Self-Aligned Double Patterning

 Applied Materials
  11th-Mar-2008
TECHNOLOGY NEWS ALERT

Self-Aligned Double Patterning Seen as Cost-Effective Path to 32-22nm Scaling

With 32nm technologies ramping within the next two years, the extension of optical lithography to meet patterning requirements is the industry’s most urgent technology hurdle. After a recent day of technical discussions and presentations at the Sainte Claire hotel in San Jose, California, it looks like a technique called Self-Aligned Double Patterning (SADP) may be the most cost-effective answer to continued scaling down to the 22nm node.

During a panel discussion that included Jongwook Kye from AMD, Cheol Kyu Bok from Hynix, Mike Smayling from Tela Innovations and Ram Peltinov from Applied, a consensus was reached that extreme ultraviolet (EUV) lithography will eventually replace optical lithography. However, since EUV is not likely to be ready for mass production until 2012, optical lithography must soldier on to pattern 32nm and maybe even 22nm devices.

Immersion optical lithography has found rapid acceptance and most companies will use it at the 45nm node. Beyond 45nm, however, more advanced immersion fluids and lenses are necessary, but those developments will probably not be ready for the 32nm node. Double patterning (DP), a technique in which features are printed in two steps to double the pattern density, offers a solution. There are two main approaches to DP: double exposure (DEDP), which uses two masks, and self-aligned double patterning (SADP), also known as spacer-based patterning, which generates pairs of features from a single parent.

The most difficult challenge in DEDP is overlay control. The exact overlay specification is a matter for debate, but Dr. Cheol Bok of Hynix, speaking during the panel discussion, believes it must be as low as 1nm, much lower than the 5nm being currently demonstrated. This specification gap may prove difficult to close in time for 32nm.

One of the key advantages of SADP, in contrast, is that because all features come from a single exposure, the overlay error is greatly reduced. Anisul Khan of Applied reported that its advanced patterning films offer very low line-edge roughness and are tolerant of photoresist imperfections, often improving CD uniformity as the pattern is transferred into the underlying layers. In an earlier presentation, Chris Bencher, from Applied’s Maydan Technology Center, showed excellent 32nm and 22nm demonstration results in APF hardmask, TANOS, Cu-filled trench, oxide, STI and logic structures. Demonstrating the production-worthiness of SADP, Bencher said that at least one major memory manufacturer is using SADP in 45nm NAND flash memory production today.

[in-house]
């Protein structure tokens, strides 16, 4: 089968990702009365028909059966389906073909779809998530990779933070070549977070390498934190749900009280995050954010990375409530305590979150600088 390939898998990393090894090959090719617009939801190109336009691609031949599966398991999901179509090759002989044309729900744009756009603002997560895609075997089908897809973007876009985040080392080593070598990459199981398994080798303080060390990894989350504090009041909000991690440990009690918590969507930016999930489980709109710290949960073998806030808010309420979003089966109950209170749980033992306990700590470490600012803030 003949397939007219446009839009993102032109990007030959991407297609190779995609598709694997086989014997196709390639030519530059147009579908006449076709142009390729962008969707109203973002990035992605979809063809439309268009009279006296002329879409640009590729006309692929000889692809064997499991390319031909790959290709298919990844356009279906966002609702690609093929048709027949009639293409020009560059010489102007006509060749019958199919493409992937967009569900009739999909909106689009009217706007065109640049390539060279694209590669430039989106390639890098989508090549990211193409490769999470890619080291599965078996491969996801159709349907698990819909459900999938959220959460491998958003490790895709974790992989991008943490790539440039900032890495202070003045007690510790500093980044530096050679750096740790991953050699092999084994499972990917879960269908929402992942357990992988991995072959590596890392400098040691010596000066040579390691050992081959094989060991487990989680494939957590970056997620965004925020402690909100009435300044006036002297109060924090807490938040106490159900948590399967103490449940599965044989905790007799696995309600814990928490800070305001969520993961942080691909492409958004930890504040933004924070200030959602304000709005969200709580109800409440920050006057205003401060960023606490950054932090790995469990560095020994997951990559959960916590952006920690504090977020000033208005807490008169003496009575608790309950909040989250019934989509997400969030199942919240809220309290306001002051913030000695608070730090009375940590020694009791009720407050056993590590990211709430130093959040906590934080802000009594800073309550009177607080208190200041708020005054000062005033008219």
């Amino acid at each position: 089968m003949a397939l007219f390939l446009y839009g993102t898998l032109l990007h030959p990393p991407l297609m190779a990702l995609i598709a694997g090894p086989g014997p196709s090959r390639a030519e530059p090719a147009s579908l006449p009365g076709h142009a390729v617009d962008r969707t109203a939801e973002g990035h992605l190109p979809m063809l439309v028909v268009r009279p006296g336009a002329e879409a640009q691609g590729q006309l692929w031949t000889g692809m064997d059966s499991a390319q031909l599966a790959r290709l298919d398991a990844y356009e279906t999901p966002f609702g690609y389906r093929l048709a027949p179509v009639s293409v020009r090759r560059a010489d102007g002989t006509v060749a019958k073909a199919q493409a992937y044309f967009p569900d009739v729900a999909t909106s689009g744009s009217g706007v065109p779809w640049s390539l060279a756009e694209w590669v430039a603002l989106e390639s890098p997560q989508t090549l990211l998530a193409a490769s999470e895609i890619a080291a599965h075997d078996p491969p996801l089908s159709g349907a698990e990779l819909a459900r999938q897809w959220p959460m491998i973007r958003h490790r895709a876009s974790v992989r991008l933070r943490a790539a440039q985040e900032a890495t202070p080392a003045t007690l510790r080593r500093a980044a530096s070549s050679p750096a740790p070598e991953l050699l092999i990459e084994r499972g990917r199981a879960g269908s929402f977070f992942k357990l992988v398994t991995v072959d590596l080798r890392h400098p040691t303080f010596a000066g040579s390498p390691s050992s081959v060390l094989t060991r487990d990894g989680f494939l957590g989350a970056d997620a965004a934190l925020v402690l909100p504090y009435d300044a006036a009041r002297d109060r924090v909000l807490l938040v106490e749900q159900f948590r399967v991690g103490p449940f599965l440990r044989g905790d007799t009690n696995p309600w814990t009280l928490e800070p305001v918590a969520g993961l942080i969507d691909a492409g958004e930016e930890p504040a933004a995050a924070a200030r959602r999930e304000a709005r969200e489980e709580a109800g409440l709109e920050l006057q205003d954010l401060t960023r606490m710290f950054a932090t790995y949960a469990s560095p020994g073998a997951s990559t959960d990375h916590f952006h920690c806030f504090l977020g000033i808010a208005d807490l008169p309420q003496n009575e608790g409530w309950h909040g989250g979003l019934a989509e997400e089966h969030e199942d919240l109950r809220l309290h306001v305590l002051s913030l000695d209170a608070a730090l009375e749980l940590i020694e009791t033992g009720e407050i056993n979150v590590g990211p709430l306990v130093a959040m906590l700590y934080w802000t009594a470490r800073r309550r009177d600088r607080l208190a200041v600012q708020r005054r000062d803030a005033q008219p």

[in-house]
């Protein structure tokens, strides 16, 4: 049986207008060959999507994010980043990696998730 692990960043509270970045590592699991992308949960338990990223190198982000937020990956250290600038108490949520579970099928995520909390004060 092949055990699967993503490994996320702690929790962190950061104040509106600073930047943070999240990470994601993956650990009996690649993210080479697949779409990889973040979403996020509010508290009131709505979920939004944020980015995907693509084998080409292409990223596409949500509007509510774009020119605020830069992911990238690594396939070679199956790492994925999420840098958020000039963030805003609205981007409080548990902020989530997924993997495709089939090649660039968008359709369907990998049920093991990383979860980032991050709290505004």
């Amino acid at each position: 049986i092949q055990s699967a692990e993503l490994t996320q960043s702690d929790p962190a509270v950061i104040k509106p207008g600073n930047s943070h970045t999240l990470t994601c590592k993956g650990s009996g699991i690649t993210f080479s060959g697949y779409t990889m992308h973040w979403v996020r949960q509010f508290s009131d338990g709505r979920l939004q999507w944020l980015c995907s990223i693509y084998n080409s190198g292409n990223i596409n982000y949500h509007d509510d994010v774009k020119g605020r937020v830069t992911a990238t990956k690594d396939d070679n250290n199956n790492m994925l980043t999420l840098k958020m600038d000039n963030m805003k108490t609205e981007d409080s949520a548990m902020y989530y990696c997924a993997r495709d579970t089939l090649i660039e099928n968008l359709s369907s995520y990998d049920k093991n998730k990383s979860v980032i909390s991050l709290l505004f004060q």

SADP may be appropriate for regularly structured memory devices, but can it be extended to logic? Milind Weling from Cadence Design Systems explained that it is entirely feasible to alter the design rules for logic to produce flash-like structures. He demonstrated layout tools for automating the process. In addition, Tela Innovations has developed tools to redraw existing logic layouts to follow “gridded” design rules. Applied has validated this approach by fabricating demonstration logic structures using SADP.

Inevitably, the extra complexity of DP carries the risk of increased cost. How can these costs be offset and actually reduce the cost-per-chip, which is the most important metric? The answer lies in increased productivity in every area: denser features results in more chips per wafer; improvements in defect control, such as the introduction of “bevel engineering” will reduce defectivity and boost the number of good chips; and new factory automation software tools, such as Applied’s E3 APC application, increase output by raising overall fab productivity.
For additional information and photos concerning this news story, contact Connie Duncan at 408-563-6209.






Connie Duncan | Sr. Manager | Product Public Relations | Corporate Affairs | Applied Materials | 3050 Bowers Ave. | Santa Clara, CA 95054 |☎ 408.563.6209 | www.appliedmaterials.com
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Domain: Electronics
Category: Semiconductors
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